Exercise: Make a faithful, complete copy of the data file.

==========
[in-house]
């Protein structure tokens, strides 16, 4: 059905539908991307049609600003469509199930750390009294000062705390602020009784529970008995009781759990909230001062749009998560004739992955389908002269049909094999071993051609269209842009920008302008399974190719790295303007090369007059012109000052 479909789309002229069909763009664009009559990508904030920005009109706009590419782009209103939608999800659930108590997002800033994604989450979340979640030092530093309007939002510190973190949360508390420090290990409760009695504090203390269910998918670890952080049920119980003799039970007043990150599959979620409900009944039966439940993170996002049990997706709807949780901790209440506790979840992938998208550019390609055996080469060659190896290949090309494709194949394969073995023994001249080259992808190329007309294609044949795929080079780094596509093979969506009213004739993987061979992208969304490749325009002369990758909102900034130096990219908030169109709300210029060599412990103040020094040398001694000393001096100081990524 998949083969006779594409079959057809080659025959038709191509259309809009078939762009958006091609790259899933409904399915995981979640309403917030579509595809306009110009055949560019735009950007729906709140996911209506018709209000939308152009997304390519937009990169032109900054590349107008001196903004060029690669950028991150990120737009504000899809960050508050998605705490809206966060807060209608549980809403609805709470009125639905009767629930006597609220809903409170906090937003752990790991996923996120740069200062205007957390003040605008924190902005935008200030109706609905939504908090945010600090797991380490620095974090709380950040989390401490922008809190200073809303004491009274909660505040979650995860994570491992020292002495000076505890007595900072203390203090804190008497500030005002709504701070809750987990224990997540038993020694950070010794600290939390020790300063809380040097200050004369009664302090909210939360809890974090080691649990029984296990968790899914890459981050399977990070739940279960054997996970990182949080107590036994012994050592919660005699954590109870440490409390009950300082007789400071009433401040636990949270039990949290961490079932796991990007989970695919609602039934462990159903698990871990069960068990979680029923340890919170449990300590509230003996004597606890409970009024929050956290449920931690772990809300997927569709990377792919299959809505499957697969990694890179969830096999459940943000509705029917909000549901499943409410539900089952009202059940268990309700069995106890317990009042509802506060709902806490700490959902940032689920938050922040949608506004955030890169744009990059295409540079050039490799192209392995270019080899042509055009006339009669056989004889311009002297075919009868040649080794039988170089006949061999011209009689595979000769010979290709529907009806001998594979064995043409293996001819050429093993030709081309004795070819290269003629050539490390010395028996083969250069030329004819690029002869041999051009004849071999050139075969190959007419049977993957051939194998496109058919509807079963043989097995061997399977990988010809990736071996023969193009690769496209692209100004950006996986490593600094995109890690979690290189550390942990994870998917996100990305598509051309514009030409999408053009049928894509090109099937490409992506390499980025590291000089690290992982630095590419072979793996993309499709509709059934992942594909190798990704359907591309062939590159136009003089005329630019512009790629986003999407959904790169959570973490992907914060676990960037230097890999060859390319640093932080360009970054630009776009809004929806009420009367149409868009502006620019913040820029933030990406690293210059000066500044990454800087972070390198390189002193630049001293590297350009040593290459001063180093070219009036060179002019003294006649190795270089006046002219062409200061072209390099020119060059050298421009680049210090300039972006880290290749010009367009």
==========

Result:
[in-house]
């Protein structure tokens, strides 16, 4: 059905539908991307049609600003469509199930750390009294000062705390602020009784529970008995009781759990909230001062749009998560004739992955389908002269049909094999071993051609269209842009920008302008399974190719790295303007090369007059012109000052 479909789309002229069909763009664009009559990508904030920005009109706009590419782009209103939608999800659930108590997002800033994604989450979340979640030092530093309007939002510190973190949360508390420090290990409760009695504090203390269910998918670890952080049920119980003799039970007043990150599959979620409900009944039966439940993170996002049990997706709807949780901790209440506790979840992938998208550019390609055996080469060659190896290949090309494709194949394969073995023994001249080259992808190329007309294609044949795929080079780094596509093979969506009213004739993987061979992208969304490749325009002369990758909102900034130096990219908030169109709300210029060599412990103040020094040398001694000393001096100081990524 998949083969006779594409079959057809080659025959038709191509259309809009078939762009958006091609790259899933409904399915995981979640309403917030579509595809306009110009055949560019735009950007729906709140996911209506018709209000939308152009997304390519937009990169032109900054590349107008001196903004060029690669950028991150990120737009504000899809960050508050998605705490809206966060807060209608549980809403609805709470009125639905009767629930006597609220809903409170906090937003752990790991996923996120740069200062205007957390003040605008924190902005935008200030109706609905939504908090945010600090797991380490620095974090709380950040989390401490922008809190200073809303004491009274909660505040979650995860994570491992020292002495000076505890007595900072203390203090804190008497500030005002709504701070809750987990224990997540038993020694950070010794600290939390020790300063809380040097200050004369009664302090909210939360809890974090080691649990029984296990968790899914890459981050399977990070739940279960054997996970990182949080107590036994012994050592919660005699954590109870440490409390009950300082007789400071009433401040636990949270039990949290961490079932796991990007989970695919609602039934462990159903698990871990069960068990979680029923340890919170449990300590509230003996004597606890409970009024929050956290449920931690772990809300997927569709990377792919299959809505499957697969990694890179969830096999459940943000509705029917909000549901499943409410539900089952009202059940268990309700069995106890317990009042509802506060709902806490700490959902940032689920938050922040949608506004955030890169744009990059295409540079050039490799192209392995270019080899042509055009006339009669056989004889311009002297075919009868040649080794039988170089006949061999011209009689595979000769010979290709529907009806001998594979064995043409293996001819050429093993030709081309004795070819290269003629050539490390010395028996083969250069030329004819690029002869041999051009004849071999050139075969190959007419049977993957051939194998496109058919509807079963043989097995061997399977990988010809990736071996023969193009690769496209692209100004950006996986490593600094995109890690979690290189550390942990994870998917996100990305598509051309514009030409999408053009049928894509090109099937490409992506390499980025590291000089690290992982630095590419072979793996993309499709509709059934992942594909190798990704359907591309062939590159136009003089005329630019512009790629986003999407959904790169959570973490992907914060676990960037230097890999060859390319640093932080360009970054630009776009809004929806009420009367149409868009502006620019913040820029933030990406690293210059000066500044990454800087972070390198390189002193630049001293590297350009040593290459001063180093070219009036060179002019003294006649190795270089006046002219062409200061072209390099020119060059050298421009680049210090300039972006880290290749010009367009």